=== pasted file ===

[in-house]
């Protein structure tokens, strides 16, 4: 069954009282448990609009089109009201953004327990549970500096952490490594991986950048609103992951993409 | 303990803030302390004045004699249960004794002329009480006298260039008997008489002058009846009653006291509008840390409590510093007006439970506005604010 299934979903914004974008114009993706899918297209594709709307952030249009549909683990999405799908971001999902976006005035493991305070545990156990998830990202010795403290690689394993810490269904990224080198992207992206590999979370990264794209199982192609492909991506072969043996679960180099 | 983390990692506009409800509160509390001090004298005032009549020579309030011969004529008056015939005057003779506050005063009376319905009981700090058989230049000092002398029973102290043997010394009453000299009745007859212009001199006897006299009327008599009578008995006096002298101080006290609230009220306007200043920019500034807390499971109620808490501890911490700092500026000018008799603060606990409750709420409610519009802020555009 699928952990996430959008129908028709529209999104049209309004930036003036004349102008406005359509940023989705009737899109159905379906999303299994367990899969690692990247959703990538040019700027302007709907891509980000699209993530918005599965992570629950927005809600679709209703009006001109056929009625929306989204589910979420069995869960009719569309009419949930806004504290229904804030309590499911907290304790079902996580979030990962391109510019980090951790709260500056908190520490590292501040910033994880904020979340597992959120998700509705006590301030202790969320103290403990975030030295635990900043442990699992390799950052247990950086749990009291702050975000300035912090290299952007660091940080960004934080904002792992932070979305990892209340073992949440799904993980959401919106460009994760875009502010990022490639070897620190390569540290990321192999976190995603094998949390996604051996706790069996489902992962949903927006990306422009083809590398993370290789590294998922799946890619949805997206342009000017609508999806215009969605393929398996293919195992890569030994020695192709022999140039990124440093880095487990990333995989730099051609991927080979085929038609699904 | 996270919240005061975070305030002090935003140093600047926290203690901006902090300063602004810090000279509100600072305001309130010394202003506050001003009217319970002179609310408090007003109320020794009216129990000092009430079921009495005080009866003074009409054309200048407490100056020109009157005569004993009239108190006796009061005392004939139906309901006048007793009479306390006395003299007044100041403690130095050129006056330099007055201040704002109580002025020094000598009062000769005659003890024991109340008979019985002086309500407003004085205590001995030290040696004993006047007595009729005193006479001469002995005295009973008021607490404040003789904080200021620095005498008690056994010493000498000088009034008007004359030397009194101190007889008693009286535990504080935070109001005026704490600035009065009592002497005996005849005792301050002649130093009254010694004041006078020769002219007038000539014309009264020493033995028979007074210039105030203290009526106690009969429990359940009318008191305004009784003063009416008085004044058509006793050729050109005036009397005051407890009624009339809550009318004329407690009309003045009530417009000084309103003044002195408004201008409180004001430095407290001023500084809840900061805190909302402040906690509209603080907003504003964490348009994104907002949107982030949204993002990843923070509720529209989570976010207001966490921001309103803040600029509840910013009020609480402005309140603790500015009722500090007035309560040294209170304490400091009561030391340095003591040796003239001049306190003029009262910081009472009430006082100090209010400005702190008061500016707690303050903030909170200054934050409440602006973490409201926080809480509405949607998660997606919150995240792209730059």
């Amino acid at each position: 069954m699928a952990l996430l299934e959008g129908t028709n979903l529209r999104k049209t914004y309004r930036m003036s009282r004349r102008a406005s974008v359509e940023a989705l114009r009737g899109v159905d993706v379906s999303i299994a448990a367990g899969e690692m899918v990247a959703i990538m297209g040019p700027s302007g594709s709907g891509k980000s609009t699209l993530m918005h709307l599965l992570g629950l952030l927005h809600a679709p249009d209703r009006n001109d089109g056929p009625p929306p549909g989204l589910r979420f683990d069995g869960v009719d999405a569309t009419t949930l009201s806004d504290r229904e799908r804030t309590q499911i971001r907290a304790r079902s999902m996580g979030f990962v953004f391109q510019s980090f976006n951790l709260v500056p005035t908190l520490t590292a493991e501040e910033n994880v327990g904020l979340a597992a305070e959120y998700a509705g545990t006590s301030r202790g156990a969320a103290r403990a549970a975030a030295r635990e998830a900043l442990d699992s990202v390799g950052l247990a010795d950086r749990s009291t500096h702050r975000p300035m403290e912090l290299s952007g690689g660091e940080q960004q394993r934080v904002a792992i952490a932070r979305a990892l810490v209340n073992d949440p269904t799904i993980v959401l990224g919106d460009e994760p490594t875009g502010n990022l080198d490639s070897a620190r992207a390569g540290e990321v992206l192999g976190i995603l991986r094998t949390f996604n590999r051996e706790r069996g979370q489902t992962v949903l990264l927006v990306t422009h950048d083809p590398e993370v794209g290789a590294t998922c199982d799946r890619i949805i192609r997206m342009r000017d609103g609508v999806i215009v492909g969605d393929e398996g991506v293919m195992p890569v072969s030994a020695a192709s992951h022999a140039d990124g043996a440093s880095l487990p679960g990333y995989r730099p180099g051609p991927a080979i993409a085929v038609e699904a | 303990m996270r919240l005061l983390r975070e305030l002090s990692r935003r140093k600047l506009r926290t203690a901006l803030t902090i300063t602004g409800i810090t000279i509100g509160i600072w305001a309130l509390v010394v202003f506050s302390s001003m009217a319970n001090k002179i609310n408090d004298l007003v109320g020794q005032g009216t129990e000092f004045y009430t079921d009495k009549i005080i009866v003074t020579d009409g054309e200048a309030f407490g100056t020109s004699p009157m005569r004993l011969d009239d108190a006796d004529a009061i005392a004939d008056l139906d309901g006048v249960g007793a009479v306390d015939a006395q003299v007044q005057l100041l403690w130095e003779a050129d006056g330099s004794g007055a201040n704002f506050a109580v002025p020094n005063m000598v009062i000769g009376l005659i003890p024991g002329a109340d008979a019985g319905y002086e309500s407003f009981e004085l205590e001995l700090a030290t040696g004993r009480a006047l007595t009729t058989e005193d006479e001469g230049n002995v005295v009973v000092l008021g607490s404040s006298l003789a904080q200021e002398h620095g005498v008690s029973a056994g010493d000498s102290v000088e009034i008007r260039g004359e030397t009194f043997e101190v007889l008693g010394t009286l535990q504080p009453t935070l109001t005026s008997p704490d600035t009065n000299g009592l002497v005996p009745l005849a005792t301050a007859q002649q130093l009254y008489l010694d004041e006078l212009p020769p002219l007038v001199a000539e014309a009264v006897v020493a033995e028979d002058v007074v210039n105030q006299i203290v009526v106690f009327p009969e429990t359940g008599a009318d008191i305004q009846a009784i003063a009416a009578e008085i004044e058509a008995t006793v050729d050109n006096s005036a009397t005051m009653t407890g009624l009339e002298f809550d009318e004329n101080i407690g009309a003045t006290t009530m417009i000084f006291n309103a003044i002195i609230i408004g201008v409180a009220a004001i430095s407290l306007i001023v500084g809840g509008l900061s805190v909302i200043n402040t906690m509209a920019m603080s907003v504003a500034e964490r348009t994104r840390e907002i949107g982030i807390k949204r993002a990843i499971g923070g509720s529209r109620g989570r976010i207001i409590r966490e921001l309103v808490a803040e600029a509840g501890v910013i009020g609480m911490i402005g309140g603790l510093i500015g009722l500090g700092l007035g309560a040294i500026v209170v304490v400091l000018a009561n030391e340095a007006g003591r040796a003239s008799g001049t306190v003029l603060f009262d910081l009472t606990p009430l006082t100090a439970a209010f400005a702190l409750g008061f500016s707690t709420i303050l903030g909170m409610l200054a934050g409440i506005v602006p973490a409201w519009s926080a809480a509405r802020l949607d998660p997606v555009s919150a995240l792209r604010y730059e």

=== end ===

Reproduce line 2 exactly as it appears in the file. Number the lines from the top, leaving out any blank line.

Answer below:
């Protein structure tokens, strides 16, 4: 069954009282448990609009089109009201953004327990549970500096952490490594991986950048609103992951993409 | 303990803030302390004045004699249960004794002329009480006298260039008997008489002058009846009653006291509008840390409590510093007006439970506005604010 299934979903914004974008114009993706899918297209594709709307952030249009549909683990999405799908971001999902976006005035493991305070545990156990998830990202010795403290690689394993810490269904990224080198992207992206590999979370990264794209199982192609492909991506072969043996679960180099 | 983390990692506009409800509160509390001090004298005032009549020579309030011969004529008056015939005057003779506050005063009376319905009981700090058989230049000092002398029973102290043997010394009453000299009745007859212009001199006897006299009327008599009578008995006096002298101080006290609230009220306007200043920019500034807390499971109620808490501890911490700092500026000018008799603060606990409750709420409610519009802020555009 699928952990996430959008129908028709529209999104049209309004930036003036004349102008406005359509940023989705009737899109159905379906999303299994367990899969690692990247959703990538040019700027302007709907891509980000699209993530918005599965992570629950927005809600679709209703009006001109056929009625929306989204589910979420069995869960009719569309009419949930806004504290229904804030309590499911907290304790079902996580979030990962391109510019980090951790709260500056908190520490590292501040910033994880904020979340597992959120998700509705006590301030202790969320103290403990975030030295635990900043442990699992390799950052247990950086749990009291702050975000300035912090290299952007660091940080960004934080904002792992932070979305990892209340073992949440799904993980959401919106460009994760875009502010990022490639070897620190390569540290990321192999976190995603094998949390996604051996706790069996489902992962949903927006990306422009083809590398993370290789590294998922799946890619949805997206342009000017609508999806215009969605393929398996293919195992890569030994020695192709022999140039990124440093880095487990990333995989730099051609991927080979085929038609699904 | 996270919240005061975070305030002090935003140093600047926290203690901006902090300063602004810090000279509100600072305001309130010394202003506050001003009217319970002179609310408090007003109320020794009216129990000092009430079921009495005080009866003074009409054309200048407490100056020109009157005569004993009239108190006796009061005392004939139906309901006048007793009479306390006395003299007044100041403690130095050129006056330099007055201040704002109580002025020094000598009062000769005659003890024991109340008979019985002086309500407003004085205590001995030290040696004993006047007595009729005193006479001469002995005295009973008021607490404040003789904080200021620095005498008690056994010493000498000088009034008007004359030397009194101190007889008693009286535990504080935070109001005026704490600035009065009592002497005996005849005792301050002649130093009254010694004041006078020769002219007038000539014309009264020493033995028979007074210039105030203290009526106690009969429990359940009318008191305004009784003063009416008085004044058509006793050729050109005036009397005051407890009624009339809550009318004329407690009309003045009530417009000084309103003044002195408004201008409180004001430095407290001023500084809840900061805190909302402040906690509209603080907003504003964490348009994104907002949107982030949204993002990843923070509720529209989570976010207001966490921001309103803040600029509840910013009020609480402005309140603790500015009722500090007035309560040294209170304490400091009561030391340095003591040796003239001049306190003029009262910081009472009430006082100090209010400005702190008061500016707690303050903030909170200054934050409440602006973490409201926080809480509405949607998660997606919150995240792209730059």